Thursday, September 27, 2007

Public School bans niece of MLK from speaking...

The Des Moines Register has reported that Dr. Alveda King was scheduled to speak at Roosevelt High School in Des Moines, Iowa. about civil rights, morals, values, STDs, and relationships. Dr. King is a supporter of Brownback's presidential bid and a frequent guest speaker around the country, and she has appearances slated for Iowa State and Drake universities. Yet we cannot have a open forum on "morals" in our public schools. Listen to what the school's principal said:

Danielson, who previewed King's presentation, said that
"quite a bit of it does talk about civil rights, but there is a connection to
morals. ... It was scheduled to take place during the school day, cutting into
class time, and we just thought it was best to cancel it."

Oh no, a connection to morals! Whatever happened to free and open debate? Open forums? The president of the school's PTA stated that there would not be an opposing viewpoint, naming that it would be unhealthy because there would be no one giving the opposing view: namely, the joys of promiscuity, unwanted pregnancies, and multiple abortions. But since when is there a mandate that an opposing view be given every time a speaker is invited to talk? I was unaware that our public schools instituted a "fairness doctrine" requiring speech codes and "eqaul time" for opposing viewpoints.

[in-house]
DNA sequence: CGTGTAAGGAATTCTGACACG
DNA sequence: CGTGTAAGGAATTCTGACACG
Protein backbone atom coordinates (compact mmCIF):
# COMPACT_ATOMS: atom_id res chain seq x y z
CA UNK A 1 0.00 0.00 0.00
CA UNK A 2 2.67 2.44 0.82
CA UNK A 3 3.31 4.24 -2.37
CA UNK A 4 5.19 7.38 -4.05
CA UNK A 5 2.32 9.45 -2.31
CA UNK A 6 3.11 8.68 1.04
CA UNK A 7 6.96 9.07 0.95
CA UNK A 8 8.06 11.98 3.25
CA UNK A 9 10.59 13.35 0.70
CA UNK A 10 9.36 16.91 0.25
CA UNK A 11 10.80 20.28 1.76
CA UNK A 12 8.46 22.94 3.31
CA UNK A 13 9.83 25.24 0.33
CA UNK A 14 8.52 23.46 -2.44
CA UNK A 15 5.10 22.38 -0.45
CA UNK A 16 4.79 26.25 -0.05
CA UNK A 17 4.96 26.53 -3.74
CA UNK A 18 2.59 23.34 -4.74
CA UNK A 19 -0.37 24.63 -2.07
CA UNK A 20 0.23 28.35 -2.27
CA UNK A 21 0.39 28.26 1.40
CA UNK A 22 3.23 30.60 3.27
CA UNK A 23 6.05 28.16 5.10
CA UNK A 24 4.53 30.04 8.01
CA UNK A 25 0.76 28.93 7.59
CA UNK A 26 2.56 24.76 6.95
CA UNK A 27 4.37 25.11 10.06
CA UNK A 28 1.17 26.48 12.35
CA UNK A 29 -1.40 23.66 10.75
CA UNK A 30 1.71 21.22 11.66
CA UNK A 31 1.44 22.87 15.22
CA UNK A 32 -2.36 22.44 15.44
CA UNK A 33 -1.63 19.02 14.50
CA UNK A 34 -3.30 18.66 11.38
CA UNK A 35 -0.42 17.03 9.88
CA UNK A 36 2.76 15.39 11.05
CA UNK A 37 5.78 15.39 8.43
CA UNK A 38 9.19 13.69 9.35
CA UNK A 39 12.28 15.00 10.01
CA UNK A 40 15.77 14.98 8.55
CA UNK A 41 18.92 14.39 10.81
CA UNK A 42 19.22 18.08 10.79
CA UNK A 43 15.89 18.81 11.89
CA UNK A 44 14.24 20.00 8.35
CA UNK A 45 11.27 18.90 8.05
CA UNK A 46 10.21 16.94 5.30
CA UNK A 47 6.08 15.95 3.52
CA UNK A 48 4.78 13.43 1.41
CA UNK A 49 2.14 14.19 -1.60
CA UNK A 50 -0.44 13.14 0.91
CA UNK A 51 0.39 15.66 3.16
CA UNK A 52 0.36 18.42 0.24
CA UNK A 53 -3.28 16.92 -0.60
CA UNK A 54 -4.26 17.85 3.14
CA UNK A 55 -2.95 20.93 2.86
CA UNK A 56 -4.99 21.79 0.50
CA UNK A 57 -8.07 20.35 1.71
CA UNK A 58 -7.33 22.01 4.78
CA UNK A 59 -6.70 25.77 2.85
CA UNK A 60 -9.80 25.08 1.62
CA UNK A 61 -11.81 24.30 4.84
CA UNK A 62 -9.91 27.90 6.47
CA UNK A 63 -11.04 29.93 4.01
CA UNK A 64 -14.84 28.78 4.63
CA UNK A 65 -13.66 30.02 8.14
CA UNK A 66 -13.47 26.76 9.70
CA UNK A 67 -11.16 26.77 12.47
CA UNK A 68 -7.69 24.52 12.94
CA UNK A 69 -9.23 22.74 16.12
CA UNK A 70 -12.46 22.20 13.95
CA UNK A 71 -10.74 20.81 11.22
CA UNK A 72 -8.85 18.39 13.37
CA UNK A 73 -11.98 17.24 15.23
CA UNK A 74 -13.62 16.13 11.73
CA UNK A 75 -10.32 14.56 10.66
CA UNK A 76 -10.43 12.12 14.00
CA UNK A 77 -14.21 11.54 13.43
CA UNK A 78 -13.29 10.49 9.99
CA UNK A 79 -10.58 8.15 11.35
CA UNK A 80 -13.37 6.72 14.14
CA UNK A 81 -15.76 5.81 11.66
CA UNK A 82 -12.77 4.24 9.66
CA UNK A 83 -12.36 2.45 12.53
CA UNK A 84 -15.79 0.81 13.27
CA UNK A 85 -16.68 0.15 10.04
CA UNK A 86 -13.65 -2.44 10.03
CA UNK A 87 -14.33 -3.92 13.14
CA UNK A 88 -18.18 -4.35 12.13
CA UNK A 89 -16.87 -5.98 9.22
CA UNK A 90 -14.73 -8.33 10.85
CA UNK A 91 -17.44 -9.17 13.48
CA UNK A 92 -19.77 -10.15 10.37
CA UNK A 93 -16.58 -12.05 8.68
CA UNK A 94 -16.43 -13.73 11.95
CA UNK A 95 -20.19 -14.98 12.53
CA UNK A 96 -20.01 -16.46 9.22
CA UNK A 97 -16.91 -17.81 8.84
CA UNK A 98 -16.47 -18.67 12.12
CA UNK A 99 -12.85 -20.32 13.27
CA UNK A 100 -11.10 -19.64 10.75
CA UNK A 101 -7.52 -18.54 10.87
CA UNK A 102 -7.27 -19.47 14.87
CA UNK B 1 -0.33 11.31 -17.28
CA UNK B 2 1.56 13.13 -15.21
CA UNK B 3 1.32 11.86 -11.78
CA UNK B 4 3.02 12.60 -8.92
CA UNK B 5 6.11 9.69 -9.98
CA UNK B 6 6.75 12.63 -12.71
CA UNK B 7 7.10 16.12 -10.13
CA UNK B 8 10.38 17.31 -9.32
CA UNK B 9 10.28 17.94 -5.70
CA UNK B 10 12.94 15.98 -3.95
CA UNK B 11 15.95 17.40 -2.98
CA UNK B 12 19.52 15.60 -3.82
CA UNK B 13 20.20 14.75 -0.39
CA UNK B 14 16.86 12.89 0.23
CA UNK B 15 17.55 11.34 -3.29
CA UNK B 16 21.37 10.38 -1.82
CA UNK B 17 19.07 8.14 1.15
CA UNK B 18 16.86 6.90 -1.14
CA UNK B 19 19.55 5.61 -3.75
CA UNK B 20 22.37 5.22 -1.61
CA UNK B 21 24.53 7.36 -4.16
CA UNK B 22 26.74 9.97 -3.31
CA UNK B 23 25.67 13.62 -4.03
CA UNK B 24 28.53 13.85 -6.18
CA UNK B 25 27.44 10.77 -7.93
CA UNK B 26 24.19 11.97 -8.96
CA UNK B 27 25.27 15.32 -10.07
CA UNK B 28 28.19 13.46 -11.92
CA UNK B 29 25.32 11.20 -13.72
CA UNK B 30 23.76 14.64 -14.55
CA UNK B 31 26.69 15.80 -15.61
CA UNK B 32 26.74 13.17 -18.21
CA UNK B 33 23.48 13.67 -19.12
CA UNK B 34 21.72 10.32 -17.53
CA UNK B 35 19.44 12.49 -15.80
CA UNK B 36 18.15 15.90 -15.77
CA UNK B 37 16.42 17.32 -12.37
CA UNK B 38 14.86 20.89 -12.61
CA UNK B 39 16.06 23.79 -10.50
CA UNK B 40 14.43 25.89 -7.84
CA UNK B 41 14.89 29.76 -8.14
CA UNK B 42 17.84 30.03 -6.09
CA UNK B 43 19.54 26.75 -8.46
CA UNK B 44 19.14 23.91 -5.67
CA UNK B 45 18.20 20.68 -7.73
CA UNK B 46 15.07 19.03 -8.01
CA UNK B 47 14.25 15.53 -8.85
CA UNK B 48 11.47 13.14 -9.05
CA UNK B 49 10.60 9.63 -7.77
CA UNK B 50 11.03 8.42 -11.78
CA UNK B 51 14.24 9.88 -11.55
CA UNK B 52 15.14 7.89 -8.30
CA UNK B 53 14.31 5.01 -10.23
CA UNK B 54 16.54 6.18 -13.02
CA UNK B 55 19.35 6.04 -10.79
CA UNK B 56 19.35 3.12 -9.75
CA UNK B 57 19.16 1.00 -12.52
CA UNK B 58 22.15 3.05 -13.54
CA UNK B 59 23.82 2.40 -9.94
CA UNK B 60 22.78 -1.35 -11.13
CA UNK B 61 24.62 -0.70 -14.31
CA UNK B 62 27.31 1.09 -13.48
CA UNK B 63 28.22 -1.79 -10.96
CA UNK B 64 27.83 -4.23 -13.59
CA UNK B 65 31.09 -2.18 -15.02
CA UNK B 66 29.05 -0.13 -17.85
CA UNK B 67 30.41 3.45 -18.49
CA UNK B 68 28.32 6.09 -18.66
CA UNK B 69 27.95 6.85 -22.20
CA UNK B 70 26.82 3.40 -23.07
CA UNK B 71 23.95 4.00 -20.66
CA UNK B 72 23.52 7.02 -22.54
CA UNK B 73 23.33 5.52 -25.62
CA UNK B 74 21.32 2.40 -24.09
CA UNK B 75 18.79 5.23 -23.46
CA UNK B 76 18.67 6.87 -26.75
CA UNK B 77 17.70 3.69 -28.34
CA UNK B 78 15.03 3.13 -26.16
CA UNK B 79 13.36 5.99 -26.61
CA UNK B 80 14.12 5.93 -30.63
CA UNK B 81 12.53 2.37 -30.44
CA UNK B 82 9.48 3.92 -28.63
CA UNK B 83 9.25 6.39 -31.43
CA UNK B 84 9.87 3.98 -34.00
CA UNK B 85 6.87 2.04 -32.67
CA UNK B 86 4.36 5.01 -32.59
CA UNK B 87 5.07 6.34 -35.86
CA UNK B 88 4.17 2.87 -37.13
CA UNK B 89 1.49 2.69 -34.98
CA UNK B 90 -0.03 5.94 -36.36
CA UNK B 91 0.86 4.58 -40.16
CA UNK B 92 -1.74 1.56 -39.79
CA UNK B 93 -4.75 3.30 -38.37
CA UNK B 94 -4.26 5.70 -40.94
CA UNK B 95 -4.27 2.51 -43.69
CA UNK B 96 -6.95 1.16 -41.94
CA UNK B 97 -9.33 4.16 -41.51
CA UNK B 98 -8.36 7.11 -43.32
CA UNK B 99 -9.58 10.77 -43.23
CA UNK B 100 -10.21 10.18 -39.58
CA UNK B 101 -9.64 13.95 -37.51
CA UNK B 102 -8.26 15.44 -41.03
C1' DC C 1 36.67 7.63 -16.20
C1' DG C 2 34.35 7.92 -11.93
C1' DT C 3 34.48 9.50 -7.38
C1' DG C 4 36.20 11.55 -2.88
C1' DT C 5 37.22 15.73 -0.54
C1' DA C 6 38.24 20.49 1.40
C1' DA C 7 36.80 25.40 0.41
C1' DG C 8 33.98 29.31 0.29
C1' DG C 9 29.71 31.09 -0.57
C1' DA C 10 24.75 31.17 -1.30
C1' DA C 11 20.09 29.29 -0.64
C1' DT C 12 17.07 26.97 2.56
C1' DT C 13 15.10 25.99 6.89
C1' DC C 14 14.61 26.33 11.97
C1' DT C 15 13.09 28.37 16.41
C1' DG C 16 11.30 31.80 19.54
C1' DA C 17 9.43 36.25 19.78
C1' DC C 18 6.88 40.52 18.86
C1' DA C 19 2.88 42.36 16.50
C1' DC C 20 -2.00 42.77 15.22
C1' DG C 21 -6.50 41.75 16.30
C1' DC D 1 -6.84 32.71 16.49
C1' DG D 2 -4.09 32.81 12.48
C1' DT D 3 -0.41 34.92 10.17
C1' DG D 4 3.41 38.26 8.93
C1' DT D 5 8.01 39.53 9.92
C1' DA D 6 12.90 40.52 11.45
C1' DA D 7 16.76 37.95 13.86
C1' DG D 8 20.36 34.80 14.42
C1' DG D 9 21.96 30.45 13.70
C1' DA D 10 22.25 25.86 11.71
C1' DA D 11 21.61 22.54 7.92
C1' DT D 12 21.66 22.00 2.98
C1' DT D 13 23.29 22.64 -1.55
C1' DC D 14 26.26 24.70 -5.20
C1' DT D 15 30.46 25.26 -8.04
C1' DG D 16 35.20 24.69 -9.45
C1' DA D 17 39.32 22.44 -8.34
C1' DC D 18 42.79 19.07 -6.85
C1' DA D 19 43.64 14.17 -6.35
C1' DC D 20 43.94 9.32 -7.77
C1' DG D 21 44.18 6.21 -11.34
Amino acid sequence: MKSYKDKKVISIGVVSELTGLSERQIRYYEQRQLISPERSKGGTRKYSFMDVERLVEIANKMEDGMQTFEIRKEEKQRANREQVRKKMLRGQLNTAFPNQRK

Whether or not you are pro-life, this is a disturbing situation. Dr. King is a civil rights activist, and her talk emphasizes her experience in the civil rights struggle and how it is informed by her moral and religious views. When schools cease to become generators of knowledge and ideas and instead become fixated on propagating just one ideology or viewpoint, we all lose out. Open those classroom doors: allow any and all discussion on issues on which we can disagree within reasonable bounds. Sadly, many high schools seem to be following the example of universities who seek to silence those who disagree with the establishment line.

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